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Rose garden blooms for Memorial Day

Marika Reiner is driving force behind Veterans Memorial Rose Garden.

TIMES PHOTO: JAIME VALDEZ - Marika Reiner holds a rose from her own garden as the bushes in the Veterans Memorial Rose Garden neared their first season's bloom this month.The way her husband tells it, Marika Reiner stopped Mayor Denny Doyle at the 2015 Memorial Day at Veterans Memorial Park with a blunt question.

“By the way, sir, why not Beaverton has a rose garden?” Bela Reiner said, recalling his wife’s words in a Hungarian accent both share.

Doyle responded with something to the effect: Why don’t you build one?

“And that’s the whole story of the start of this thing,” Bela Reiner said with a motion that takes in the brand new Veterans Memorial Rose Garden.

The roses hadn’t yet blossomed on a blustery day in mid-May, but Marika Reiner all but promised the newly planted roses will cooperate by the time the park hosts its annual Memorial Day rites this Monday.

“All it needs now is just a couple of nice sunny days,” she said, nearly two months after overseeing the planting by Tualatin Hills Park & Recreation District staff. She cleared the plan with the city, THPRD and the American Legion Beaverton Post 124.

TIMES PHOTO: JAIME VALDEZ - Marika Reiner asked Mayor Denny Doyle why Beaverton didn't have a rose garden. His response: make one.Marika Reiner knows roses. The 80-year-old accountant, who is mostly retired, is past president of the Portland Rose Society and takes care of 120 rose bushes at her Beaverton home.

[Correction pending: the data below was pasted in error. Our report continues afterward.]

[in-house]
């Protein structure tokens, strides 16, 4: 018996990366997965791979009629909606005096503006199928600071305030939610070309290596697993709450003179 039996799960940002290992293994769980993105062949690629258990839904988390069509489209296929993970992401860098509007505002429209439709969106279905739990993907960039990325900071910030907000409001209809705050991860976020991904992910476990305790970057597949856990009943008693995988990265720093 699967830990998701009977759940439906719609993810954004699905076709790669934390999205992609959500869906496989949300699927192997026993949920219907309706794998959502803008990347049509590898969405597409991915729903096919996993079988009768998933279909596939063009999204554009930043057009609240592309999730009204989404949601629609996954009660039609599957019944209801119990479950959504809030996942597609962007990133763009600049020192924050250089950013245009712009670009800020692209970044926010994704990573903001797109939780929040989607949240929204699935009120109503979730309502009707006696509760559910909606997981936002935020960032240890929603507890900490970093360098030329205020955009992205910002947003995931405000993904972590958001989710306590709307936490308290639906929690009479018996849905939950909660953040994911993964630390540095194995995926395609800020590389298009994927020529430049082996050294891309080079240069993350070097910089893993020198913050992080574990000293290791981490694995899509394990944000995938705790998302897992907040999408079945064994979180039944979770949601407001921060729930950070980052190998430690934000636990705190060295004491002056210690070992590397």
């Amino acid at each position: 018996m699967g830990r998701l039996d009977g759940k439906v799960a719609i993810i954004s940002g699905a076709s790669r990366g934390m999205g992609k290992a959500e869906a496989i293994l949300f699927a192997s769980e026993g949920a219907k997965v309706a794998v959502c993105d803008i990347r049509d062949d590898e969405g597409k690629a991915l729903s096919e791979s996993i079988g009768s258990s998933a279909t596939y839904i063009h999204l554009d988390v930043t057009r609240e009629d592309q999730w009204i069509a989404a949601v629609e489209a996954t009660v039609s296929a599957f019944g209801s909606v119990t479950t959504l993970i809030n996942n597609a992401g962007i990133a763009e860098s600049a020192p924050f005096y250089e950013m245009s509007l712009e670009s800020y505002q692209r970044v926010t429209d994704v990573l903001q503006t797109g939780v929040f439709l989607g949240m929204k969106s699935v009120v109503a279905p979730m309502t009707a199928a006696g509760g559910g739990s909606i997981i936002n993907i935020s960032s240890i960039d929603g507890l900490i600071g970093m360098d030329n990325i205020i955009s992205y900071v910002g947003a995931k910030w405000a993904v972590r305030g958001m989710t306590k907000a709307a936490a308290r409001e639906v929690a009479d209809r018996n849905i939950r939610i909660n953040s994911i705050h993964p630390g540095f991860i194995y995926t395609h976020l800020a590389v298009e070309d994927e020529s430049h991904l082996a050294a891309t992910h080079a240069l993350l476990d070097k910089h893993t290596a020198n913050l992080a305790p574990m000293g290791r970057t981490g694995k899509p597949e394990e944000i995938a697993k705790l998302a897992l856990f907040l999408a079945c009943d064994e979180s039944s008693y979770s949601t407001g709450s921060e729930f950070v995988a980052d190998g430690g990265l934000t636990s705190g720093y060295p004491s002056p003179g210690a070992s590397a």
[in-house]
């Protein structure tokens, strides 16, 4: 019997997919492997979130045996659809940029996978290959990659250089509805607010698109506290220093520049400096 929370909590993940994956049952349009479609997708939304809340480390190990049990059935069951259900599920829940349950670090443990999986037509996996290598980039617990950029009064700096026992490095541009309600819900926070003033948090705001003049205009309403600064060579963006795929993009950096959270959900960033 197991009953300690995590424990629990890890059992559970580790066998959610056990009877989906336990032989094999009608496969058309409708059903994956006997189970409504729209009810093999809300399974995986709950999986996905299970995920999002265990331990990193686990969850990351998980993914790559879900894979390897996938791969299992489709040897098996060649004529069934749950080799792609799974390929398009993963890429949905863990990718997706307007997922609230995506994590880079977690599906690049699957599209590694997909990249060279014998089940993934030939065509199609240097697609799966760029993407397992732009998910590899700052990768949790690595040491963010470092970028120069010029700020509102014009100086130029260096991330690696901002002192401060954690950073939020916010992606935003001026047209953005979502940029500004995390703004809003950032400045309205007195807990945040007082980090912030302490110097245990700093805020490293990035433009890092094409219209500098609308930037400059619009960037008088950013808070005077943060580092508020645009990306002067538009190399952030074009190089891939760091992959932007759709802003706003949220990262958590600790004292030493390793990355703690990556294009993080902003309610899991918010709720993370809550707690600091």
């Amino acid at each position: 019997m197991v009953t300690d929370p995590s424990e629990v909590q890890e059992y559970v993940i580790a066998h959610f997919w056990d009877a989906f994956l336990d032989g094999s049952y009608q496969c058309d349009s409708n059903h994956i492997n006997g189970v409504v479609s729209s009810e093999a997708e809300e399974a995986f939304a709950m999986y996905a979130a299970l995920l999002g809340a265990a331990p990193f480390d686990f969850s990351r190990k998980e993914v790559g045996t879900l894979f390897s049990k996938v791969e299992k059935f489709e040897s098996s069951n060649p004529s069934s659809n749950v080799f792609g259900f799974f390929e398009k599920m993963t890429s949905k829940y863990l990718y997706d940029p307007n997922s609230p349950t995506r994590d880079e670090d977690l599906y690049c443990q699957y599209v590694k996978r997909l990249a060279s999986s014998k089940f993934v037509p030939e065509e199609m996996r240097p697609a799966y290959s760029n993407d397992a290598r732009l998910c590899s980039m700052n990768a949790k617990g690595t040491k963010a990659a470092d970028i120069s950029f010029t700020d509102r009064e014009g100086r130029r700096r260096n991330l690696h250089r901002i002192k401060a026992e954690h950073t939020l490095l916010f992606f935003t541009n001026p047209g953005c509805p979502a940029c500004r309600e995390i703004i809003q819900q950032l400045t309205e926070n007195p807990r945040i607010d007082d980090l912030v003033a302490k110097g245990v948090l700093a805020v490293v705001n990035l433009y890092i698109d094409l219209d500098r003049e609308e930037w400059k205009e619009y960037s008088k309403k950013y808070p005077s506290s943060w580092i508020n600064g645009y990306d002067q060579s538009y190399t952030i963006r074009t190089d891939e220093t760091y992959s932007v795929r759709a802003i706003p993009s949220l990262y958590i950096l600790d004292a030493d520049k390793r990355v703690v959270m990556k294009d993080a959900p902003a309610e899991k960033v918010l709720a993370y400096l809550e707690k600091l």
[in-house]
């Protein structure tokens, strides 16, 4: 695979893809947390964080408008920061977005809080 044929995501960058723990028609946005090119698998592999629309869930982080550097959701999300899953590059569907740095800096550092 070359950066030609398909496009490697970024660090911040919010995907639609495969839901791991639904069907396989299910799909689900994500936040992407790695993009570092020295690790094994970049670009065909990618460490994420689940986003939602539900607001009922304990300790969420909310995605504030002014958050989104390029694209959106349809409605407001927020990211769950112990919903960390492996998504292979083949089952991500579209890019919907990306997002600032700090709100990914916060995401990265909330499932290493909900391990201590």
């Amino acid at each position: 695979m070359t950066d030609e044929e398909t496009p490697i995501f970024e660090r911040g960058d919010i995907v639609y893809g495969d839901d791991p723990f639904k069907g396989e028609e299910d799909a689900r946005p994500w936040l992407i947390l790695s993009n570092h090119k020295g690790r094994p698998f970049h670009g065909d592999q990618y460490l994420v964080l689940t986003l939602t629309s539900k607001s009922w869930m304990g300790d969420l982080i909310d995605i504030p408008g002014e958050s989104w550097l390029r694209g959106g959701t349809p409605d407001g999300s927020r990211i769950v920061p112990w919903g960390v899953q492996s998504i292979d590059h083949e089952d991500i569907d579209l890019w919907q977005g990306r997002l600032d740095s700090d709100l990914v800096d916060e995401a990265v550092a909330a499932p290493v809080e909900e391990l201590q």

“I will be the one who will supervise the taking care of the (park’s) roses,” said Reiner, who expects help from other Portland Rose Society members and perhaps more gardening enthusiasts.

Most of the park’s 75 roses are at the sharp point of the triangular park, where Southwest Watson and Washington avenues slant together. They replaced bedding plants that had to be changed out regularly, Reiner said, so the roses will save money in the long run.

The majority of the bushes are the Let Freedom Ring variety, with bright red blooms. Others include Sugar Moon, Pretty Lady and one appropriately named Memorial Day that produces giant lavender-pink flowers. More Let Freedom Ring roses as well as a variety named Firefighter also were planted near the center of the park.

Reiner said that California-based Weeks Roses, one of the nation’s top rose growers, donated all the bushes after she contacted regional manager Chris Pruitt. The company’s cultivator, Tom Carruth, developed some of the varieties, Reiner added.

TIMES PHOTO: JAIME VALDEZ - The buds in the new Veterans Memorial Rose Garden are ready to show off for Memorial Day and throughout summer.Reiner got her introduction to roses as a girl in Hungary, where her grandfather had a winery. The practice there was to plant a rose bush at the end of each row of grapes in the vineyard because the roses were susceptible to the same diseases as the grapevines and helped signal when extra treatment might be necessary.

Reiner moved to the U.S. at 19 years old, after Russia crushed the 1956 Hungarian Revolution. But her love affair with the prickly plants really took off after they moved to Oregon in the early 1990s. Her husband bought her a gift membership to the Portland Rose Society, which dates back to the late 1800s.

“Since then everything is roses,” Bela Reiner said.


The new rose garden will be celebrated early Monday afternoon, following the Memorial Day rites at 11 a.m.

Reiner said that a special wreath bearing a rose in honor of an American Legion member who died in the past year will be presented on Monday. Judy Fleck, another past president of the Portland Rose Society, is making the wreath.

Members of The Royal Rosarians also plan to join veterans for the day’s ceremonies, Reiner said.

TIMES PHOTO: JAIME VALDEZ - Roses line the point where Southwest Watson and Washington streets join together in Beaverton.

By Eric Apalategui
Beaverton Reporter
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